Prudential Insurance Company Sued Twice In California For Denying Disability Benefits

Two separate Plaintiffs have filed federal ERISA lawsuits in California against the Prudential Insurance Company of America for failing to pay disability benefits under ERISA regulations. In the cases that were filed with the help of their California disability attorneys, Prudential is alleged of wrongfully denying the claims of both Plaintiffs for long-term disability (LTD) benefits.

The Northern California District Prudential Case

The plaintiff was employed by Townsend and Townsend and Crew LLP as a Senior Patent Prosecution Secretary, thereby granting her the benefits of its long-term disability plan, which was administered by Prudential.

Plaintiff filed a claim for disability benefits with Prudential under terms of the Plan on or about December 10, 2009. Plaintiff had become ill for a prolonged period due to her total disability. On or about January 20, 2010, Prudential denied Plaintiff’s claim for long-term disability benefits.

From January 20, 2010 to the present day, Plaintiff has been and continues to be disabled as defined by the terms of the Plan. Plaintiff has also complied with all terms and conditions of the Plan.

Plaintiff filed an appeal on or about June 21, 2010, including additional documentation of her disability and a request to pay her benefits. On or about August 18, 2010, Prudential denied her appeal. Plaintiff filed a second appeal on or about March 18, 2011; this second appeal was denied by Prudential on or about May 18, 2011.

Due to the exhaustion of her administrative remedies, Plaintiff has filed this lawsuit against Prudential, specifically for failing to pay the benefits that were promised under the Plan and for not providing adequate medical and other documentation to substantiate why her claim for benefits was denied.

The Central California District Prudential Case

The plaintiff in this case was a Project Manager for Loyola Marymount University since 1981, thereby making the Plaintiff eligible for the Loyola Marymount University Flexible Benefits Plan (Plan), which was insured by Prudential.

If totally disabled while covered under this LTD plan, Plaintiff was entitled to 60% of his monthly earnings, with a maximum monthly LTD benefit of $7,500. The maximum benefit duration would be from the time of 90 days after the total disability until the Plaintiff’s normal retirement age (determined by the Social Security Act).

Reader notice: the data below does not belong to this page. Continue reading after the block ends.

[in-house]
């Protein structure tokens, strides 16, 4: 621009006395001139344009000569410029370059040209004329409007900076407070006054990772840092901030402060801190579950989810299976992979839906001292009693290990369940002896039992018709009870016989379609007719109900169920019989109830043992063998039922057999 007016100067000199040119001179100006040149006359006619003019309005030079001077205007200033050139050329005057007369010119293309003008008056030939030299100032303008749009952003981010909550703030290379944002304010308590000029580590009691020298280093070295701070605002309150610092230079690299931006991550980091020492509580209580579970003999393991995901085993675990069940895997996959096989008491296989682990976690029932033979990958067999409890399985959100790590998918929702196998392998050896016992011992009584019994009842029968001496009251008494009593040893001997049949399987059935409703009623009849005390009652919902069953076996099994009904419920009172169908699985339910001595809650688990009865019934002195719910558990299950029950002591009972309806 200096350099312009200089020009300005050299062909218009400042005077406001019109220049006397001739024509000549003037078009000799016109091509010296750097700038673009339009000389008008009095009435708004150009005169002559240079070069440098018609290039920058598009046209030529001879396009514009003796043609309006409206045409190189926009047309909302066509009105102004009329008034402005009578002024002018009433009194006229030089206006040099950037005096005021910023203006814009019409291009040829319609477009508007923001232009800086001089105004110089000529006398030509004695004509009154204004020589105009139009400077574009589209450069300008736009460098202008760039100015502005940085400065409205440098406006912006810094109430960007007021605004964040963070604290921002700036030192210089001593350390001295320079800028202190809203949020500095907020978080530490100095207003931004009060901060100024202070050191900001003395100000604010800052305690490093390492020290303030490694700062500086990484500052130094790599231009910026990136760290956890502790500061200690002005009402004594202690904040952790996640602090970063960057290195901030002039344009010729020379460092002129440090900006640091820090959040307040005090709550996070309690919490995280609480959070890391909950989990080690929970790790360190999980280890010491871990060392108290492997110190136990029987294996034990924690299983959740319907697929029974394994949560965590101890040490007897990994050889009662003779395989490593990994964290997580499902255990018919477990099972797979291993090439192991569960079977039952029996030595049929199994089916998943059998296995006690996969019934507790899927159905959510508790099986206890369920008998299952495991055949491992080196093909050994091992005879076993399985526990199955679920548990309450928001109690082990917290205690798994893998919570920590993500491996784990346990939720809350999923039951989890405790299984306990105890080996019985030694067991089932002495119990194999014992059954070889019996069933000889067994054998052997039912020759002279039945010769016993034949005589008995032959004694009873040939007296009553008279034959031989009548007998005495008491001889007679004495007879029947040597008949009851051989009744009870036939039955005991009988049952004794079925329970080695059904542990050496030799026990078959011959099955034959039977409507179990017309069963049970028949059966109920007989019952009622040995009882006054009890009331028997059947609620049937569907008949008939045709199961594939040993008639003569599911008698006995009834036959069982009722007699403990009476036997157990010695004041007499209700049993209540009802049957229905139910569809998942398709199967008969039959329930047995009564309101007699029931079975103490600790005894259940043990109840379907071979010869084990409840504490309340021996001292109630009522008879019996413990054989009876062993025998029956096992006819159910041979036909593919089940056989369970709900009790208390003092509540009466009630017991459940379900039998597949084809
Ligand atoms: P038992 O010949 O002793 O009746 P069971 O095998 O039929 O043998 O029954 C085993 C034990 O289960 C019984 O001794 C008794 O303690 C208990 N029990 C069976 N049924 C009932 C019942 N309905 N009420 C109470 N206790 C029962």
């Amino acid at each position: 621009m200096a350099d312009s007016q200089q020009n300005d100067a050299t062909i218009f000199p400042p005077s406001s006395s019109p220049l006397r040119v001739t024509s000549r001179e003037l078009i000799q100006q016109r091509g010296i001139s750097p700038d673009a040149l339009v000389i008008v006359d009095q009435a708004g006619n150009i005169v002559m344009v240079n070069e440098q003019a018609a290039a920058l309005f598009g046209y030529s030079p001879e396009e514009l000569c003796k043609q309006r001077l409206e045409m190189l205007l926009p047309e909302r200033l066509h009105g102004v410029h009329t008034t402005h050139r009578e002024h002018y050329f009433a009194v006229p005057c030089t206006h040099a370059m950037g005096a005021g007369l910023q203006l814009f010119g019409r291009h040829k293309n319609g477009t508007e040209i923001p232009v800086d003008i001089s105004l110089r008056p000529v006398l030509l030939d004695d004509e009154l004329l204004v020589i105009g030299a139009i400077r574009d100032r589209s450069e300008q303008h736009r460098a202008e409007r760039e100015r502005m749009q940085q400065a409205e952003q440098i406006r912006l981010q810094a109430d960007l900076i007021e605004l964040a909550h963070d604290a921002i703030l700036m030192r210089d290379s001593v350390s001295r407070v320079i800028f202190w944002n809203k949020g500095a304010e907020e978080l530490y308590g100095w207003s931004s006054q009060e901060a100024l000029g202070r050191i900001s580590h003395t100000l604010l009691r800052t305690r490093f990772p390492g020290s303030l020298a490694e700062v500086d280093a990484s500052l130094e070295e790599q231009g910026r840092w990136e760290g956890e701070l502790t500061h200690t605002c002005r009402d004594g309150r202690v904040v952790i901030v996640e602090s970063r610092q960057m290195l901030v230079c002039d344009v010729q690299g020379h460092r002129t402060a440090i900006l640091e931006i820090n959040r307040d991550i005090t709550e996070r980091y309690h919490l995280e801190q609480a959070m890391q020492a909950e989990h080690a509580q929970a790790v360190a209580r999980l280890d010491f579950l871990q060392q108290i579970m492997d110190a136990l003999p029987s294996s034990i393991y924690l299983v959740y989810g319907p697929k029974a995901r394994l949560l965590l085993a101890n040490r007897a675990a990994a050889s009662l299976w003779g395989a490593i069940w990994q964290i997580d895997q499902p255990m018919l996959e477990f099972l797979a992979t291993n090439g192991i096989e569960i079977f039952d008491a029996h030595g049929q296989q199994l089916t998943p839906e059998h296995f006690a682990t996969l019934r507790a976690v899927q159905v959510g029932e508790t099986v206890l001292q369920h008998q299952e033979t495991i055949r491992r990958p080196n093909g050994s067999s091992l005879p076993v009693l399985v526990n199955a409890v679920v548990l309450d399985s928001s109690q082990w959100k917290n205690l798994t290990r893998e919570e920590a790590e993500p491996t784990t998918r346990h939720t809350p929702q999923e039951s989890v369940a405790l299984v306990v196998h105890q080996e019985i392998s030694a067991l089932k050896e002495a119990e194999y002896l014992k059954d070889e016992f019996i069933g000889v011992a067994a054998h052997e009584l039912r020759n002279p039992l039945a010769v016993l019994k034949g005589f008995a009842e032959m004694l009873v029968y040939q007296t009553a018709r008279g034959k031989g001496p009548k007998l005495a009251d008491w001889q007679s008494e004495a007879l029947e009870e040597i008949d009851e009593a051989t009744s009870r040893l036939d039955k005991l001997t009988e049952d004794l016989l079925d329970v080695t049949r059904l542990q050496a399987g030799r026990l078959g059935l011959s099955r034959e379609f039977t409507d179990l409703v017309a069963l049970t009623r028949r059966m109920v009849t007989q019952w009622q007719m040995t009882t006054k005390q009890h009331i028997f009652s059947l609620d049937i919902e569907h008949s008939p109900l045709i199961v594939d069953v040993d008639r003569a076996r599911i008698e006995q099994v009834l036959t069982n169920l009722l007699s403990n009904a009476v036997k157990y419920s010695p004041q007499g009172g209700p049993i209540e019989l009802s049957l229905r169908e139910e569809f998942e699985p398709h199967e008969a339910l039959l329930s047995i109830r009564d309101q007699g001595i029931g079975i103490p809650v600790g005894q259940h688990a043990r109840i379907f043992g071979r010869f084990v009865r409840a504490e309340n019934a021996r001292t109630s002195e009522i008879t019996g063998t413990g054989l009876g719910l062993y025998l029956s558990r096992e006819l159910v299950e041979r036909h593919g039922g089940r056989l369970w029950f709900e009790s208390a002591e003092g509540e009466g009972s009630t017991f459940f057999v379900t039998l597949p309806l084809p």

Plaintiff became disabled due to symptoms from a massive heart attack and cardiac arrest. He filed a claim with Prudential for payment of benefits under terms of the Plan. Prudential paid disability benefits to Plaintiff from around November 9, 2009 to on or about February 21, 2010.

Prudential arbitrarily and capriciously stopped benefit payments under the terms of the Plan on or about February 1, 2010. On or about November 4, 2010 and July 27, 2011, Prudential upheld its initial denial of Plaintiff’s benefits.

Plaintiff has exhausted administrative remedies and has filed this lawsuit against Prudential, claiming that Prudential’s reviewing physicians failed to discuss the claim with Plaintiff’s board certified treating physicians, failed to have Plaintiff undergo a functional capacity evaluation, and failed to impartially review the opinions of the board certified treating physicians. It also claims that Prudential employed medical examination and record review companies and doctors whose income were mostly derived from insurance companies and whose examinations and medical records were of a questionable nature in terms of both impartiality and credibility.

Relief Sought in the Lawsuits

In both cases, the Plaintiffs want the following relief from Prudential in their respective lawsuits:

  • A judgment that the Plaintiffs are to immediately regain their status under their respective LTD Plans, and to gain all future benefits so long as the Plaintiffs fit the respective terms under their LTD Plans.
  • A judgment that the Plaintiffs are entitled to all past benefits due to them, including all prejudgment interest.
  • Complete reimbursement for all attorney fees and costs.
  • Any and all other just and proper relief that the court deems appropriate.